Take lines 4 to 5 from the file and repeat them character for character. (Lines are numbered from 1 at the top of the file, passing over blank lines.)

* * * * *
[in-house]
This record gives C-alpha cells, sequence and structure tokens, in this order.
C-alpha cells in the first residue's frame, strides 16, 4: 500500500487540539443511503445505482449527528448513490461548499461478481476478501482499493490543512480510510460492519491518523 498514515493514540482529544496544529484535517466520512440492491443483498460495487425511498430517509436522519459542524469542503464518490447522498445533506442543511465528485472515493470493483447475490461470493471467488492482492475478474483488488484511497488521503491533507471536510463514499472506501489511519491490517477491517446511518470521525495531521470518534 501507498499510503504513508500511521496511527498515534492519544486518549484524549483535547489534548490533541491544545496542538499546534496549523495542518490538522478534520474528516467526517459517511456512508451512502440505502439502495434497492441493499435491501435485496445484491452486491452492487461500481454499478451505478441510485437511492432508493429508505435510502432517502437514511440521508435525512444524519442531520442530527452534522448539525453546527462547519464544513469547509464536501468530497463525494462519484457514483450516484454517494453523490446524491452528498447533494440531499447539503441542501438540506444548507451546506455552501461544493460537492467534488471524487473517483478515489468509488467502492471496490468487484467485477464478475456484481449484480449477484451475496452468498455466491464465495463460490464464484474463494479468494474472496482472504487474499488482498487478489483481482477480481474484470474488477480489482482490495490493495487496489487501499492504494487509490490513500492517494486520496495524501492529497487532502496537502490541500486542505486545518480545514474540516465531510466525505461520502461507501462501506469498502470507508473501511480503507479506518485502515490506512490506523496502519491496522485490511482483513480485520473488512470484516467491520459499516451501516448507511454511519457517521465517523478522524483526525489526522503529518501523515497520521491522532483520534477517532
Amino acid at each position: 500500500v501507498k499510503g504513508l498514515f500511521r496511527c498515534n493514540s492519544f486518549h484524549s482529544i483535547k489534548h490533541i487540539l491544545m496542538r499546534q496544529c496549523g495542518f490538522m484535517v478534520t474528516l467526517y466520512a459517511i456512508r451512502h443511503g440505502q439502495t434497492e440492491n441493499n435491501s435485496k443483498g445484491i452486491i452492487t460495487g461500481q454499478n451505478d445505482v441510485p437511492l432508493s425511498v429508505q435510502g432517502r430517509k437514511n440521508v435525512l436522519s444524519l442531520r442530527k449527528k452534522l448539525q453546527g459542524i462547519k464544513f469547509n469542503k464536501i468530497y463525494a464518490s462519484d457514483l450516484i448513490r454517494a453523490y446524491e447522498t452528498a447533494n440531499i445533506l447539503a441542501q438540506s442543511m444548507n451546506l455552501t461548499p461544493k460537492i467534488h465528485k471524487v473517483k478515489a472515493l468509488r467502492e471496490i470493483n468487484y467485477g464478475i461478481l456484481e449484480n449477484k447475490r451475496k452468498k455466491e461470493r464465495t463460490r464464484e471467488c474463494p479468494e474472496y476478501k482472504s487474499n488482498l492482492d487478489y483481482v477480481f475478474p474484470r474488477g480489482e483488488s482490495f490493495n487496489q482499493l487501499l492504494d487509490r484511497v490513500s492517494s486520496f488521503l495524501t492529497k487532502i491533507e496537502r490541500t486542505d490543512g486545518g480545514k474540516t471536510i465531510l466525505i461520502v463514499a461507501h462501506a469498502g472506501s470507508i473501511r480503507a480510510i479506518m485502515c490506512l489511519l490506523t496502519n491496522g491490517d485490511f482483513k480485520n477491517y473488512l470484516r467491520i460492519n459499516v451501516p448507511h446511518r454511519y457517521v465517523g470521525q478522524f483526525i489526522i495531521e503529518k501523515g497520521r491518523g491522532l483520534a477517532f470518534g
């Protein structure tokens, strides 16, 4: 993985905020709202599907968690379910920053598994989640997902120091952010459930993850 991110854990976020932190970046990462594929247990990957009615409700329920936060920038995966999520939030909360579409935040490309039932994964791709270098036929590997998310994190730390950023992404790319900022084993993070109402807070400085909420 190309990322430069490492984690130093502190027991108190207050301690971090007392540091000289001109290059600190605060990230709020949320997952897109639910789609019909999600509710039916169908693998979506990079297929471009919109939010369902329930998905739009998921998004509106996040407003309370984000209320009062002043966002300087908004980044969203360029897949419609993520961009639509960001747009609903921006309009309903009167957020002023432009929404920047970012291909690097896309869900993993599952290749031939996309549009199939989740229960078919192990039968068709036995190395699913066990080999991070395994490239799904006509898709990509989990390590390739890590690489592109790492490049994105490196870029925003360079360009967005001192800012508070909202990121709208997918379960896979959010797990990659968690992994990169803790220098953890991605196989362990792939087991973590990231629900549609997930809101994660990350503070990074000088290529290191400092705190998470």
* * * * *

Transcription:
Amino acid at each position: 500500500v501507498k499510503g504513508l498514515f500511521r496511527c498515534n493514540s492519544f486518549h484524549s482529544i483535547k489534548h490533541i487540539l491544545m496542538r499546534q496544529c496549523g495542518f490538522m484535517v478534520t474528516l467526517y466520512a459517511i456512508r451512502h443511503g440505502q439502495t434497492e440492491n441493499n435491501s435485496k443483498g445484491i452486491i452492487t460495487g461500481q454499478n451505478d445505482v441510485p437511492l432508493s425511498v429508505q435510502g432517502r430517509k437514511n440521508v435525512l436522519s444524519l442531520r442530527k449527528k452534522l448539525q453546527g459542524i462547519k464544513f469547509n469542503k464536501i468530497y463525494a464518490s462519484d457514483l450516484i448513490r454517494a453523490y446524491e447522498t452528498a447533494n440531499i445533506l447539503a441542501q438540506s442543511m444548507n451546506l455552501t461548499p461544493k460537492i467534488h465528485k471524487v473517483k478515489a472515493l468509488r467502492e471496490i470493483n468487484y467485477g464478475i461478481l456484481e449484480n449477484k447475490r451475496k452468498k455466491e461470493r464465495t463460490r464464484e471467488c474463494p479468494e474472496y476478501k482472504s487474499n488482498l492482492d487478489y483481482v477480481f475478474p474484470r474488477g480489482e483488488s482490495f490493495n487496489q482499493l487501499l492504494d487509490r484511497v490513500s492517494s486520496f488521503l495524501t492529497k487532502i491533507e496537502r490541500t486542505d490543512g486545518g480545514k474540516t471536510i465531510l466525505i461520502v463514499a461507501h462501506a469498502g472506501s470507508i473501511r480503507a480510510i479506518m485502515c490506512l489511519l490506523t496502519n491496522g491490517d485490511f482483513k480485520n477491517y473488512l470484516r467491520i460492519n459499516v451501516p448507511h446511518r454511519y457517521v465517523g470521525q478522524f483526525i489526522i495531521e503529518k501523515g497520521r491518523g491522532l483520534a477517532f470518534g
């Protein structure tokens, strides 16, 4: 993985905020709202599907968690379910920053598994989640997902120091952010459930993850 991110854990976020932190970046990462594929247990990957009615409700329920936060920038995966999520939030909360579409935040490309039932994964791709270098036929590997998310994190730390950023992404790319900022084993993070109402807070400085909420 190309990322430069490492984690130093502190027991108190207050301690971090007392540091000289001109290059600190605060990230709020949320997952897109639910789609019909999600509710039916169908693998979506990079297929471009919109939010369902329930998905739009998921998004509106996040407003309370984000209320009062002043966002300087908004980044969203360029897949419609993520961009639509960001747009609903921006309009309903009167957020002023432009929404920047970012291909690097896309869900993993599952290749031939996309549009199939989740229960078919192990039968068709036995190395699913066990080999991070395994490239799904006509898709990509989990390590390739890590690489592109790492490049994105490196870029925003360079360009967005001192800012508070909202990121709208997918379960896979959010797990990659968690992994990169803790220098953890991605196989362990792939087991973590990231629900549609997930809101994660990350503070990074000088290529290191400092705190998470």